The Push for a Single Unified North American Regulatory Regime

Dana Gabriel
Be Your Own Leader

It was surprising that bilateral relations with the U.S. did not play a more prominent role during the recent Canadian election considering that both countries are pursuing a trade and security agreement. In fact, the issue did not really surface until the dying days of the campaign. After winning a much coveted majority government, Stephen Harper’s Conservatives are moving ahead quickly with perimeter security and regulatory harmonization negotiations. NAFTA and the defunct Security and Prosperity Partnership (SPP) both addressed issues such as regulatory cooperation. The push for a single unified North American business-friendly regulatory regime continues on different fronts.

In the final week of the Canadian election campaign, consumer advocate and four-time candidate for President of the United States, Ralph Nader warned about Canada-U.S. deep integration. In an open letter to Prime Minister Stephen Harper, he raised concerns over the lack of transparency regarding talks between the two countries on a trade and border security deal. Nader cautioned that a, “North American Security Perimeter Agreement will wrap many Canadian concerns — your Arctic, water, energy, anti-monopoly and foreign investment reviews — in a bi-national security blanket.” He added, “The corporatist lobbies and what President Eisenhower warned Americans about in his farewell address 50 years ago — ‘the military-industrial complex’ — will favour this lucrative and anti-democratic initiative.” Nader also explained in his letter to Harper, that, “Canada’s prudent bank regulation prevented a Wall Street style collapse of your economy.” North American deep integration is a corporate-led agenda designed to foster privatization and deregulation.

With just days left before the election on May 2, Prime Minister Stephen Harper announced that a re-elected Conservative government would move forward on the Shared Vision for Perimeter Security and Economic Competitiveness signed with U.S. President Barack Obama back in February of this year. The deal would help promote trade while strengthening security and regulatory cooperation between both countries. Harper vowed that the agreement is critical for Canadian jobs and economic growth. He reaffirmed plans to cut regulatory barriers to cross-border trade through the United States-Canada Regulatory Cooperation Council (RCC) which is a component of the Beyond the Border declaration. Following Harper’s election victory, President Obama phoned to congratulate him and at the same time renewed his commitment to the proposed perimeter security deal, as well as the RCC. Both leaders appear eager to complete an agreement before the 2012 U.S. election cycle gets fully underway.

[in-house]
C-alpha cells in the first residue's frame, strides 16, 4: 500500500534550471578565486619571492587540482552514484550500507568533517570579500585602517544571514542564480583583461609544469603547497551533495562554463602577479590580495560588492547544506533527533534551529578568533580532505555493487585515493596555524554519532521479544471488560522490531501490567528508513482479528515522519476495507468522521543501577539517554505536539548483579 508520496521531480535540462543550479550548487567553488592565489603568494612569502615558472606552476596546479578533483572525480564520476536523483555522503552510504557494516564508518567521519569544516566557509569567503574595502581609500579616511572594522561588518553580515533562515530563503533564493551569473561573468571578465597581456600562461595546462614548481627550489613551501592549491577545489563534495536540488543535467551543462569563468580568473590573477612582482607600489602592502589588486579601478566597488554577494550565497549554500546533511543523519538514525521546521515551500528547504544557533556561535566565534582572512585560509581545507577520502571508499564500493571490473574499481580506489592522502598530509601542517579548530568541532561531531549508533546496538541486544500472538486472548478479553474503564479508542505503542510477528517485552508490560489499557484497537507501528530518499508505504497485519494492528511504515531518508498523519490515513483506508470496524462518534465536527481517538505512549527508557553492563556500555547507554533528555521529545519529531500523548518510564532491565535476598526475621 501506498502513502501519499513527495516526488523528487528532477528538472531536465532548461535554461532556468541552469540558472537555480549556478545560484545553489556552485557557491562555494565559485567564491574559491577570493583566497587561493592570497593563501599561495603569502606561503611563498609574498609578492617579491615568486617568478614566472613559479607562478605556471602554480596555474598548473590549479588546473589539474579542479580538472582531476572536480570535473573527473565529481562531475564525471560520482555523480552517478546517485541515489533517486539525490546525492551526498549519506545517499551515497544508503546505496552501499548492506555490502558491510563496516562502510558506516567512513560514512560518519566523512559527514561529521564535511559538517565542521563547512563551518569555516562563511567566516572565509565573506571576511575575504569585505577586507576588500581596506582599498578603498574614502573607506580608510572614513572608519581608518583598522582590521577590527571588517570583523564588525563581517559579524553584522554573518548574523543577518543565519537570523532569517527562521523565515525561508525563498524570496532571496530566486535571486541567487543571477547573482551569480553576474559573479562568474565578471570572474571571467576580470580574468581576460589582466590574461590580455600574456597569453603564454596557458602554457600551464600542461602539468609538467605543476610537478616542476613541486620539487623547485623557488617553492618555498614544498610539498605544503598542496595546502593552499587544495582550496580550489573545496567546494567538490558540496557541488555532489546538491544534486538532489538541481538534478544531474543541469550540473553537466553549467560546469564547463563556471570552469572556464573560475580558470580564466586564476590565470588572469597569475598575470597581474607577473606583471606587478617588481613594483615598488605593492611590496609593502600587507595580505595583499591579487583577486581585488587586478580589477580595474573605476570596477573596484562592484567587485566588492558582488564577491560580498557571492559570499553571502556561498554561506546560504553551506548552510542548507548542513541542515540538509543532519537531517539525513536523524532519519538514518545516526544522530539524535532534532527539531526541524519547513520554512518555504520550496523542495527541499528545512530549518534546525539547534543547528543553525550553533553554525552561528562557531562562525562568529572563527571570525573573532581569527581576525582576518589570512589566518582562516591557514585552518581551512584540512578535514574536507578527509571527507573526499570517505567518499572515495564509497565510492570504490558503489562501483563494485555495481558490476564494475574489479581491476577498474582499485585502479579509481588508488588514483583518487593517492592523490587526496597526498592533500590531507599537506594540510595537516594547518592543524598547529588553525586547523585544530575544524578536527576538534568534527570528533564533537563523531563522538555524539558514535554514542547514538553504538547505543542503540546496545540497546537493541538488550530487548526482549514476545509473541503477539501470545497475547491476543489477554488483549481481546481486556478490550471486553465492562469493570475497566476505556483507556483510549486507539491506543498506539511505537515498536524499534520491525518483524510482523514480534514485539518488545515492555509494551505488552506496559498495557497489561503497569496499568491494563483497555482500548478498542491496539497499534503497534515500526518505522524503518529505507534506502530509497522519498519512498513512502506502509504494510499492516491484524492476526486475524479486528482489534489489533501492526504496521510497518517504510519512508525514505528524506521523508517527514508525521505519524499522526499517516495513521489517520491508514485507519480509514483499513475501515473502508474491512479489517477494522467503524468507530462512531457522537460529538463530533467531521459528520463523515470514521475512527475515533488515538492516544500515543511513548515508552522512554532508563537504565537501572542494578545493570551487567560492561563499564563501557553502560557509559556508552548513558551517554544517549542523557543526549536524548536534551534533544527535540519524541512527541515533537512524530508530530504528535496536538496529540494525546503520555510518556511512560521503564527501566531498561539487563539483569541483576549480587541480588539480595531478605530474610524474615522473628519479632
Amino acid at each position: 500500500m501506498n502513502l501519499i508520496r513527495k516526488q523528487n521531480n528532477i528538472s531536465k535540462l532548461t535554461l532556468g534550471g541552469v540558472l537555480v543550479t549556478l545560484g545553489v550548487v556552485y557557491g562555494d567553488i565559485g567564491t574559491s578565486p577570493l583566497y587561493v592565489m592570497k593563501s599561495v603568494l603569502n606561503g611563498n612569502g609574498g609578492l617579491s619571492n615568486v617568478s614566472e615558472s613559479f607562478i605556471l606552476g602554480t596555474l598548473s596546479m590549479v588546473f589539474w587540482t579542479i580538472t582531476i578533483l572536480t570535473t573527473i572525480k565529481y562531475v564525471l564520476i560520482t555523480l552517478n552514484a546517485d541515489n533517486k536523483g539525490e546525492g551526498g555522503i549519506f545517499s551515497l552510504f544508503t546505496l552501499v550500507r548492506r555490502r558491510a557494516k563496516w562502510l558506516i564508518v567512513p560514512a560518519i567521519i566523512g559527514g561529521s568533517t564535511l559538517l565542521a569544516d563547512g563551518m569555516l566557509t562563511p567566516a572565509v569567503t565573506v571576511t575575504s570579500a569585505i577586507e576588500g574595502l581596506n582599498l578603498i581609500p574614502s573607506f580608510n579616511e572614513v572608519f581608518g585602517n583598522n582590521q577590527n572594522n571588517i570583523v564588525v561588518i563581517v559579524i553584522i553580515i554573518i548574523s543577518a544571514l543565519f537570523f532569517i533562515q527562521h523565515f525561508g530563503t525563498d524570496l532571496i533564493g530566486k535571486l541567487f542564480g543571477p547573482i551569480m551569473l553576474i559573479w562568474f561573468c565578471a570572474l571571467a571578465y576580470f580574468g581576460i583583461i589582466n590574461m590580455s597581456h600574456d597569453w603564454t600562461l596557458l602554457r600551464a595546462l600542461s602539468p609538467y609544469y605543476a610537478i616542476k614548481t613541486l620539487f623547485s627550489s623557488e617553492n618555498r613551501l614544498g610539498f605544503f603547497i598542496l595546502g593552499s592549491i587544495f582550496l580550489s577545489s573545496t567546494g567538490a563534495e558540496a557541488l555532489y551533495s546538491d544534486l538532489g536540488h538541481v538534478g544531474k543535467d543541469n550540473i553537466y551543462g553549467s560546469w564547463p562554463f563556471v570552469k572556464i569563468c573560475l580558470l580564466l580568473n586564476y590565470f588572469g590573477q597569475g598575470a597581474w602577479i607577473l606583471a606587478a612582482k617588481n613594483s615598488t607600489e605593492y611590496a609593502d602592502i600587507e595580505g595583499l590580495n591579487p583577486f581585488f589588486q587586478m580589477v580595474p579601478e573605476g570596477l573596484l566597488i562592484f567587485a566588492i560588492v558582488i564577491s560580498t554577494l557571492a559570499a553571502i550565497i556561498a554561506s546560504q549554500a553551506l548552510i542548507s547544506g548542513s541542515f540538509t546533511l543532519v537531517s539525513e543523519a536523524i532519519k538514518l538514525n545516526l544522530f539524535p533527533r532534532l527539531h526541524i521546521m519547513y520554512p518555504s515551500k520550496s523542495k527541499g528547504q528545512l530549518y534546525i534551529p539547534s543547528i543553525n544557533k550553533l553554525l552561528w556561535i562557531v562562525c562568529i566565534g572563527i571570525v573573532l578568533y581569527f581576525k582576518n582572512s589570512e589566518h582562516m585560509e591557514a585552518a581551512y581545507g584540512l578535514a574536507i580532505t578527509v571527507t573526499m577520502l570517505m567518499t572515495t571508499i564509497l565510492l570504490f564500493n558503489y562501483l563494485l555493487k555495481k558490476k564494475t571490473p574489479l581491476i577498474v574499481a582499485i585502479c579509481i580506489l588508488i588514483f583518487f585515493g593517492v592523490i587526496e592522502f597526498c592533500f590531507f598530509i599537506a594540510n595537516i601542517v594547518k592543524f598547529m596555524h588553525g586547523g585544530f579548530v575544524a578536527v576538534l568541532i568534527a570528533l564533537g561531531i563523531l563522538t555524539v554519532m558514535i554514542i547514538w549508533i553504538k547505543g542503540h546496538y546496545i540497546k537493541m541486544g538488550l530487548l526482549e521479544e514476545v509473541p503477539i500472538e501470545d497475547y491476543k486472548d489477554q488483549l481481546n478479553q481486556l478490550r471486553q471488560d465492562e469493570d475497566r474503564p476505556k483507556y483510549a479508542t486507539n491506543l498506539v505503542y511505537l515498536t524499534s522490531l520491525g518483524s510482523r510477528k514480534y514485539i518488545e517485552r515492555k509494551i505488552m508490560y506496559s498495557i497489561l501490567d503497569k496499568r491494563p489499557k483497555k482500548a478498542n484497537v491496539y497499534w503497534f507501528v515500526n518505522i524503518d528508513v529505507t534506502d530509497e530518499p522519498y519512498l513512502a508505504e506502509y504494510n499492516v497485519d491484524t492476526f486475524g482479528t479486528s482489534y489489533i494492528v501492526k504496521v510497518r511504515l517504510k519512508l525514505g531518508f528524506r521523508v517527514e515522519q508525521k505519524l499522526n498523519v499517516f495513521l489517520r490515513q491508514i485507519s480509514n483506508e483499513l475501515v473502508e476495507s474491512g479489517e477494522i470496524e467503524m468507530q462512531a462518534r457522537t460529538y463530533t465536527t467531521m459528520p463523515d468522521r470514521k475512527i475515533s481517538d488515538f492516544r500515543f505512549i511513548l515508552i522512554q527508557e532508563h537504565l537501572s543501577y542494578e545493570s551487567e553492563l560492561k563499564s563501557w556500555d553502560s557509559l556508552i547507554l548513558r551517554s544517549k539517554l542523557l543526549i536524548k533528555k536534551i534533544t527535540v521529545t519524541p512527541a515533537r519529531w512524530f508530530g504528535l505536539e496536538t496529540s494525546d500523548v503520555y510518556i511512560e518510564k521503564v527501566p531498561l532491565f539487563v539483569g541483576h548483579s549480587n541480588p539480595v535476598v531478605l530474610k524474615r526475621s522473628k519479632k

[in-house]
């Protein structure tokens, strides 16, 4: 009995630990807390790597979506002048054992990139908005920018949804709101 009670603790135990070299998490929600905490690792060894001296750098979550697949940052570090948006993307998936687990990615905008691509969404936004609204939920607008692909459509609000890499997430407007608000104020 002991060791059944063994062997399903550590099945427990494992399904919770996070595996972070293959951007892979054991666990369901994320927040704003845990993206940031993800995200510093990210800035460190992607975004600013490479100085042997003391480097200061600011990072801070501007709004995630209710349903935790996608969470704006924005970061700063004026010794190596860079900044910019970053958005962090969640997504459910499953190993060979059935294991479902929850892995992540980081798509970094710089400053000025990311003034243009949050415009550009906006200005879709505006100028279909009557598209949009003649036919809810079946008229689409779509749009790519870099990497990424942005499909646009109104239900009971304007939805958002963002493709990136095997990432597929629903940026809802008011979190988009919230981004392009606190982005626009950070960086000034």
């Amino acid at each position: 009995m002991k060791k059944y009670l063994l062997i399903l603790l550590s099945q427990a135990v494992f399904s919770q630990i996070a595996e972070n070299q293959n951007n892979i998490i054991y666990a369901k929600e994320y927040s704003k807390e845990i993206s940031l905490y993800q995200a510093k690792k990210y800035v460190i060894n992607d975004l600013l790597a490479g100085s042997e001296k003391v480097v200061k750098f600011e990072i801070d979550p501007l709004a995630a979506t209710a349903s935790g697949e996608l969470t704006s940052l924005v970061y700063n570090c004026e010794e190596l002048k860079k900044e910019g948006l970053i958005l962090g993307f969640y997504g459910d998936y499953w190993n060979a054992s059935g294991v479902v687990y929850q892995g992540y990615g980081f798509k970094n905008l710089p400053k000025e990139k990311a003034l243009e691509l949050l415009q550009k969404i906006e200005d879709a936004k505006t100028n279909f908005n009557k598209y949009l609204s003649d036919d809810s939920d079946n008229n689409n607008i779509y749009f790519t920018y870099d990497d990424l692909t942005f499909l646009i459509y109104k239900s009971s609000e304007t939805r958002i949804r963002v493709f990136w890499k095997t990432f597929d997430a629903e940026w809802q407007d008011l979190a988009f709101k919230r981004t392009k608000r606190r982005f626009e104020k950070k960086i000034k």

On February 4, 2011, President Obama and Prime Minister Harper addressed ways to coordinate and harmonize regulations in order to ease red tape for businesses that do trade on both sides of the border. They announced the creation of the U.S.-Canada RCC which will, “promote economic growth, job creation, and benefits to our consumers and businesses through increased regulatory transparency and coordination.” According to a joint statement, the leaders, “are committed to working through the RCC to provide early notice of regulations with potential effects across our shared border, to strengthen the analytic basis of regulations, and to help make regulations more compatible.” Both countries will also, “work through the RCC to determine sectors on which to focus its work that are characterized by high levels of integration, significant growth potential, and rapidly evolving technologies.” There are fears that the RCC could erode any independent Canadian regulatory capacity and weaken existing regulations. This would lead to a race to the bottom with respect to regulatory standards

In May of 2010, U.S. President Barack Obama and Mexican President Felipe Calderon directed the creation of the High-Level Regulatory Cooperation Council (HLRCC). In March of this year, the leaders laid out specific goals for the HLRCC. This included linking regulatory cooperation to improve border-crossing and customs procedures, increasing regulatory transparency, as well as making regulations more compatible and simple. The U.S. and Mexico will also focus on increasing technical cooperation and improving the analysis of regulations. The HLRCC has similar goals to the U.S.-Canada RCC. At some point, these dual-bilateral initiatives could come together to form a single continental regulatory model.


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